Three – two – one. Right on cue. She felt someone watching her. It was always the same place, opposite the third window of the old bank. He was hidden, not in the bank but close. So close she could almost feel his breath on the back of her neck. She'd watched muggings before, these were desperate times and people took what they could when they could. There were rapes too, five this week, at least five that had needed medical care. It was a dangerous city and getting worse. But this was different. He – and for some reason she knew it was a he – did nothing. For a week he had been there, never betraying his position or his intentions, but she could feel him and the longer he waited the more he tormented her. He knew where she lived, where she worked, the route she took to the exchange store. And he escorted her home each night without ever showing himself. It made no sense. And that made it so much worse.
She wasn't intimidated easily, doctors in St Mary's couldn't be. It didn't matter that she was only five feet tall and looked like a strong wind would knock her down, she had to take care of herself. But the stalking had spooked her. The sleepless nights followed, wondering who he was, what he wanted, if he knew. There was nowhere for her to go in the city, no place she could hide, no escape. If she wanted to eat she had to work and he would be waiting for her outside the hospital – watching, doing nothing. She was tired of it, tired of everything, but there was something she could do. She could make it stop, one way or another. Whatever he had planned, whatever he wanted to do to her, he would have to look her in the eye as he did it, because she was done running.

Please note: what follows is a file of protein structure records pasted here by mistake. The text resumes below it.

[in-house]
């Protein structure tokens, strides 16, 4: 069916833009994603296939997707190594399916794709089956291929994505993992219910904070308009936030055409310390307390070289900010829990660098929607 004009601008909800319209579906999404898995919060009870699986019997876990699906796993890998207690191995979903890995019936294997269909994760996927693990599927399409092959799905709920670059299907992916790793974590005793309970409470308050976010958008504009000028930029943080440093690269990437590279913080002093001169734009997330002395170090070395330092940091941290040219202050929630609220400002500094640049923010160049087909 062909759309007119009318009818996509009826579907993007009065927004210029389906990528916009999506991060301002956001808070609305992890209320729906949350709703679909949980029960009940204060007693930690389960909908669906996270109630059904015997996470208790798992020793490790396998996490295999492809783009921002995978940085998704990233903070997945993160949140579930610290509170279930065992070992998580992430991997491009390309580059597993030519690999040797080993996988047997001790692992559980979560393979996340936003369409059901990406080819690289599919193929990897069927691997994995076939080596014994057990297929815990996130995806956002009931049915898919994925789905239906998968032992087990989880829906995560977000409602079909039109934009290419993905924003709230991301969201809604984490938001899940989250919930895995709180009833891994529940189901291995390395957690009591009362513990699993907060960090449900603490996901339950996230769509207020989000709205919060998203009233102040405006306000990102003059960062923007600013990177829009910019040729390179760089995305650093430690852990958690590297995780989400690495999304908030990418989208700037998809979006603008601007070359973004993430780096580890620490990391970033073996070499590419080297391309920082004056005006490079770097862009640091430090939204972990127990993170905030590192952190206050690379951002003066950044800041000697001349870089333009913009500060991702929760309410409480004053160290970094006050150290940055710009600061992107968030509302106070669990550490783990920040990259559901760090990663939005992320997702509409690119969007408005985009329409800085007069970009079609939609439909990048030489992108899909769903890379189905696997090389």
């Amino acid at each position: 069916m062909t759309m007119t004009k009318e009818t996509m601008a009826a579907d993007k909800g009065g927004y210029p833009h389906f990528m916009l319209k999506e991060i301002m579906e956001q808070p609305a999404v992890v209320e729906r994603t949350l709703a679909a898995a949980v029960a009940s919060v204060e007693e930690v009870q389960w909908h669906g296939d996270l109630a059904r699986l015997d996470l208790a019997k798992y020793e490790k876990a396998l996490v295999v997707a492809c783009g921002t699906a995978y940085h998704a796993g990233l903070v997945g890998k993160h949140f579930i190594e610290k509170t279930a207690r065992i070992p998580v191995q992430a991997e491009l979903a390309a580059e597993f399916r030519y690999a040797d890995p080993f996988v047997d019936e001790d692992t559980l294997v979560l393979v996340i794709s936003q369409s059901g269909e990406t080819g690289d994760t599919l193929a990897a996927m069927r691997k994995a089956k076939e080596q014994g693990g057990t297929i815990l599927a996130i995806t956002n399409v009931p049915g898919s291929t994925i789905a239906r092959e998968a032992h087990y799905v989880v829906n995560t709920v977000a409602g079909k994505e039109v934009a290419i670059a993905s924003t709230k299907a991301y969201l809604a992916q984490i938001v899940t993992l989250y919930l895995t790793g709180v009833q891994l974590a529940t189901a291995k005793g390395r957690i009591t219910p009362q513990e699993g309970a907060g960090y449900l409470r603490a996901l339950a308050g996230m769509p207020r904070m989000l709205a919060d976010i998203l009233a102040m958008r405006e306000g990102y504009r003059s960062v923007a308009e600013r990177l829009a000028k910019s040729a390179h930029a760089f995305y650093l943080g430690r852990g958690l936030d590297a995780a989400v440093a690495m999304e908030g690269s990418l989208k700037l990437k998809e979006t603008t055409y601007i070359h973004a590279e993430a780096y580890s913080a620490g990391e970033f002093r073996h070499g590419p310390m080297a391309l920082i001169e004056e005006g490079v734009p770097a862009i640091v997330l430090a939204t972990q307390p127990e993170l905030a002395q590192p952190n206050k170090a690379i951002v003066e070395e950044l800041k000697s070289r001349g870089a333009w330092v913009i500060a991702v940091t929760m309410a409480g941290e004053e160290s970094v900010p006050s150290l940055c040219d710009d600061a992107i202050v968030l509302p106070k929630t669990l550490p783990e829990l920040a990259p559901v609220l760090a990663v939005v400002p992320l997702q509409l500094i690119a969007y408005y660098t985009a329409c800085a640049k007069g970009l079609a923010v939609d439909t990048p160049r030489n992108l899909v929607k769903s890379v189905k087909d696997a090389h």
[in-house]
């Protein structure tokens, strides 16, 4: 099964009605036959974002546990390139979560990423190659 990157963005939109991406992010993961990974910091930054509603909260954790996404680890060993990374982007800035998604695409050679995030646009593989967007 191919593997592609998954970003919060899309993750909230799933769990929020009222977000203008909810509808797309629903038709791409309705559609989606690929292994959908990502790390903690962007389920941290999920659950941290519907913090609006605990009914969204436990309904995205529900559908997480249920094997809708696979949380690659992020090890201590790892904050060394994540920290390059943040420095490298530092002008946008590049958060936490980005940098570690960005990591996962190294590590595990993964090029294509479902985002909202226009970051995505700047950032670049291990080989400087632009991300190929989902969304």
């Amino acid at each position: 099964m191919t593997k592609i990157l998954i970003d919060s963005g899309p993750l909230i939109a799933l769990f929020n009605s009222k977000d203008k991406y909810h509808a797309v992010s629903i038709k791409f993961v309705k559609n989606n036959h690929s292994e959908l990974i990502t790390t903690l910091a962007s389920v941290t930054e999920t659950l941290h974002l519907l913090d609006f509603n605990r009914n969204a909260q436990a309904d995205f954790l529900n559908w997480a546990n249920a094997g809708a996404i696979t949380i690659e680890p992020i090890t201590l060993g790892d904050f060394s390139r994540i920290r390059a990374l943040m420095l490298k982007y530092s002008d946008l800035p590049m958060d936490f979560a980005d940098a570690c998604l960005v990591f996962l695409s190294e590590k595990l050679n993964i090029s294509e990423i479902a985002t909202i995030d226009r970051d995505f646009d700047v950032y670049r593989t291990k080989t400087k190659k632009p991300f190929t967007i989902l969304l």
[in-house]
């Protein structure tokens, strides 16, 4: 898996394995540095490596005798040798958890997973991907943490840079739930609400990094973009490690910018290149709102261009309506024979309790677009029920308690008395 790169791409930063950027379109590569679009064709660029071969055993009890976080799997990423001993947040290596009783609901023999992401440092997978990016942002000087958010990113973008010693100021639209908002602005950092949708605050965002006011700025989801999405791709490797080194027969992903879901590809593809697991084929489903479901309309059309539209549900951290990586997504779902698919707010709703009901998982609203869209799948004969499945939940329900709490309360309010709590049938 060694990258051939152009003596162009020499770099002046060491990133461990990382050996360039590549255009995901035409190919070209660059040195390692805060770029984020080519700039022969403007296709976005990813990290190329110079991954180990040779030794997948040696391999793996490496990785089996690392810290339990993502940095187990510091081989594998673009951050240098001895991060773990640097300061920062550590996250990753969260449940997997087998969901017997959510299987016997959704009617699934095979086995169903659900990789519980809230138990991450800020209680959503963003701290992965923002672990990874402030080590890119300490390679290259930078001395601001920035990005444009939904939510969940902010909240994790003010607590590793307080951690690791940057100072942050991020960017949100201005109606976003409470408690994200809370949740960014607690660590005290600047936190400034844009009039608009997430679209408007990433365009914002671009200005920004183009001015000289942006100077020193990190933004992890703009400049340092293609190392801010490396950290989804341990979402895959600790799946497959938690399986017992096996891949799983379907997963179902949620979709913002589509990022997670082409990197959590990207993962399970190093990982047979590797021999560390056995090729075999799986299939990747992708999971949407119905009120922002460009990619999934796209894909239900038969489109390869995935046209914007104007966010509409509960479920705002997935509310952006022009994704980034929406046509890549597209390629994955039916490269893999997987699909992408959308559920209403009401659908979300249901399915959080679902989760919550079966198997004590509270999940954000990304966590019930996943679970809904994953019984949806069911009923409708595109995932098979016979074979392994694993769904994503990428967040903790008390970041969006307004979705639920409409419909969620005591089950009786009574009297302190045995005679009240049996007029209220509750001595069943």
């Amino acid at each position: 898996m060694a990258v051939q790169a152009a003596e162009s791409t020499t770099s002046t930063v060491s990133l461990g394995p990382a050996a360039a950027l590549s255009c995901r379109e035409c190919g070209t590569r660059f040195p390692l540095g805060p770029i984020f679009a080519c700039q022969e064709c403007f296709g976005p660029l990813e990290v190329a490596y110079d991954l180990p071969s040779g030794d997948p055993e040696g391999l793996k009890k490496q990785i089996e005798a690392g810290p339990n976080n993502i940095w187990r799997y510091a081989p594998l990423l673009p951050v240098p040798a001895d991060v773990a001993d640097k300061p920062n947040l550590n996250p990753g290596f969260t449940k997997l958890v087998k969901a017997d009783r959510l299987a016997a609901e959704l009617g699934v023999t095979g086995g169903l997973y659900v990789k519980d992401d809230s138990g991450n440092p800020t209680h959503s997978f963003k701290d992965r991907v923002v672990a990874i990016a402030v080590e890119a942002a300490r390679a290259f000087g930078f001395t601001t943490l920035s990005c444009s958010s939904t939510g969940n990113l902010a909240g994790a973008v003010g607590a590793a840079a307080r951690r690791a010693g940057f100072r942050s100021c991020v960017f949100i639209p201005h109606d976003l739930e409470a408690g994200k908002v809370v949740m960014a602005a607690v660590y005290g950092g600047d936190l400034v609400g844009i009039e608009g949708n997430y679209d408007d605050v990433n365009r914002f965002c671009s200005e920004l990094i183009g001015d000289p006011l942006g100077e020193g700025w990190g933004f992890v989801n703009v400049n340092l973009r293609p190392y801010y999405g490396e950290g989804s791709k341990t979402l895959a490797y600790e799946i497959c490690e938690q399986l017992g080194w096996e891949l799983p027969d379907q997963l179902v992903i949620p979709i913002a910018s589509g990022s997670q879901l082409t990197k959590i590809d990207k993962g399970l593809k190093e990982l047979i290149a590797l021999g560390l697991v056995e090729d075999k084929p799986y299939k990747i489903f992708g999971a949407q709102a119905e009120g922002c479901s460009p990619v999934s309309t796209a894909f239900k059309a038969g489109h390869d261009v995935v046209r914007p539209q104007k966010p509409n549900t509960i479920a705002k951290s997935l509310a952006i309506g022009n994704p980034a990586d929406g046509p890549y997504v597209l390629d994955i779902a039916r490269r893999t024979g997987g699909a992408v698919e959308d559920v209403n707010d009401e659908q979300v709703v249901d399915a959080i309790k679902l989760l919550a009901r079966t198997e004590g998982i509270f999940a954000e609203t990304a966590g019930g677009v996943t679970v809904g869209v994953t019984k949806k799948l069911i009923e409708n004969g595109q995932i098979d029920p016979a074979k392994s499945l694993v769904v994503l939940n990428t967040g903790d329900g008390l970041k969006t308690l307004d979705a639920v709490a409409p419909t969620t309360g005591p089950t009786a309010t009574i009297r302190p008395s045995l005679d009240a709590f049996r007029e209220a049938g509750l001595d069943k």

She stopped walking and turned.
The street was empty. But she could still feel him there. The buildings pressed their darkness into the street and the spattering of hissing lamplights did little to expose the nocturnal danger below. There was noise, there was always noise; voices, vehicles, the persistent buzzing of the electricity struggling to reach the edges of the city. So much going on, so little to see – a perfect place to hide.
“Okay you pervert,” she whispered to herself. “Where’re you hiding?”
The road stretched back into a tightrope. Gingerly, her feet edged back towards the ruined bank. She scanned the buildings around her, the upper windows, the ground level doorways, waiting for him to pounce. One step – two step. Look. Nothing. She retraced her steps to the next building. Then the next. He felt so close – why couldn’t she see him?